As for the TCPA’s legislative history, Congress’s primary concern was not (as many plaintiffs argue) unwanted calls to cellular telephones, but was instead the “concern for privacy within the sanctity of the home[.]” Id. at *4. Because mobile devices are “often taken outside of the home and often have their ringers silenced,” text messages present significantly “less potential for nuisance and home intrusion.” Id. Indeed, Congress had instructed the FCC that the agency might exempt from the TCPA’s scope any nonchargeable calls placed to mobile numbers, undermining the notion that the TCPA provides a blanket prohibition of all calls to mobile numbers placed without consent. Congress also had instructed the FCC to establish telemarketing standards that include a “five-second rule” for releasing the called party’s line within five seconds of hang-up—showing that “Congress does not view tying up a phone line for five seconds as a serious intrusion.” Id. at *8.

Based on this analysis, the court concluded that the “judgment of Congress is ambivalent at best” as to whether an unwanted text constitutes concrete injury. Id. at *5. Noting that “congressional silence is a poor basis for extending federal jurisdiction to new types of harm” (id.), the court rejected Salcedo’s broad argument—so often made in TCPA litigation—that the mere statutory violation sufficed to confer standing, reasoning that texts messages that do not “involve an intrusion into the privacy of the home” are not the type of harm that Congress targeted in enacting the TCPA. Id.

The court also found that the common law did not provide standing in comparable circumstances. Common law theories, such as invasion of privacy, nuisance and trespass to chattel, present “significant differences in the kind and degree of harm they contemplate providing redress for.” Id. at *7. Such common law claims arise only in the event of serious invasions of real or personal property, or serial, highly offensive intrusions into one’s personal privacy, such as active intermeddling into one’s personal effects and affairs. The court noted that comments to Section 652B of the Restatement (Second) of Torts specify that liability for invasion of privacy does not arise “for one, two or three phone calls.” Id.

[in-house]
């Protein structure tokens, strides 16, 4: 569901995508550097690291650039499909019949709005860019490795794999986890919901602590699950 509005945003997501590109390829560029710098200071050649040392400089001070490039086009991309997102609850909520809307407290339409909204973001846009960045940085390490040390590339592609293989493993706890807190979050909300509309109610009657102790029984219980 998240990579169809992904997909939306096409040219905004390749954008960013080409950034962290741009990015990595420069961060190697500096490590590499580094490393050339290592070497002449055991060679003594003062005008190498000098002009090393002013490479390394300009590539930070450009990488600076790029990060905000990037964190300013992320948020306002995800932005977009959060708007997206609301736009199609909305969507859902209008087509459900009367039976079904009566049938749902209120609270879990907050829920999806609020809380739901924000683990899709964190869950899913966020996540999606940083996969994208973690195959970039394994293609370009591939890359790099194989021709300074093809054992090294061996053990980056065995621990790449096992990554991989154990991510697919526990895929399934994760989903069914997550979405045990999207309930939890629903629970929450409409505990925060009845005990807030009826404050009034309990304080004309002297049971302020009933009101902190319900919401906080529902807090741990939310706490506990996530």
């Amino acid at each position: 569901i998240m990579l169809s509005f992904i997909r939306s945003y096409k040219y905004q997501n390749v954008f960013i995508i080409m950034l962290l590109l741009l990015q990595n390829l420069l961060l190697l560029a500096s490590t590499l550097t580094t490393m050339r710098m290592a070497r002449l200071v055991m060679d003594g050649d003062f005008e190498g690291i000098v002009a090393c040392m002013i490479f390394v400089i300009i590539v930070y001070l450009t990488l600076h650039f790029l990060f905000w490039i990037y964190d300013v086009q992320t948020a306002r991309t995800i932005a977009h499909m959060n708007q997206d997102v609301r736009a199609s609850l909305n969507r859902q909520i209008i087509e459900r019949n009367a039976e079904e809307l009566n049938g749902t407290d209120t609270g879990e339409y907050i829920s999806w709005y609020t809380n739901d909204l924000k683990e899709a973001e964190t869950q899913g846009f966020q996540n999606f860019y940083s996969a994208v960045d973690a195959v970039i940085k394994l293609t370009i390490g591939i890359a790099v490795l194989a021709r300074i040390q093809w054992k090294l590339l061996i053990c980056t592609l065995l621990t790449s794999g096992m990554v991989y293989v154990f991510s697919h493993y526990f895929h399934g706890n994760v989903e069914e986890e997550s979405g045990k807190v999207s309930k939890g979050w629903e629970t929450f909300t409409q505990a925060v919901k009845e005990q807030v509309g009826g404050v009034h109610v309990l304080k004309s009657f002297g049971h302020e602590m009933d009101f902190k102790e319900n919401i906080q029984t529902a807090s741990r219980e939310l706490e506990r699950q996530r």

The court also declined to follow the 9th Circuit’s decision in Van Patten v. Vertical Fitness Grp., LLC, 847 F.3d 1037 (9th Cir. 2017), finding the decision to be based on a “one-sentence review of history[,]” rather than the analysis required by Spokeo. The court also distinguished cases (including its own precedent) involving junk faxes, noting that unlike a fax machine that is unavailable due to the unwanted fax, “a text message consumes the receiving device not at all.” Id. Nor had Plaintiff alleged that he incurred any cost from the mere receipt of the text.


Salcedo is an important reminder that not every unwanted text message supports a putative nationwide class action under the TCPA. Instead, plaintiffs must show that the text message actually resulted in a concrete injury of the specific sort that Congress intended to address, or that presents highly offensive intrusions into personal privacy as recognized at common law. It remains to be seen whether these requirements can be met in individual or putative class actions challenging text messages under the TCPA.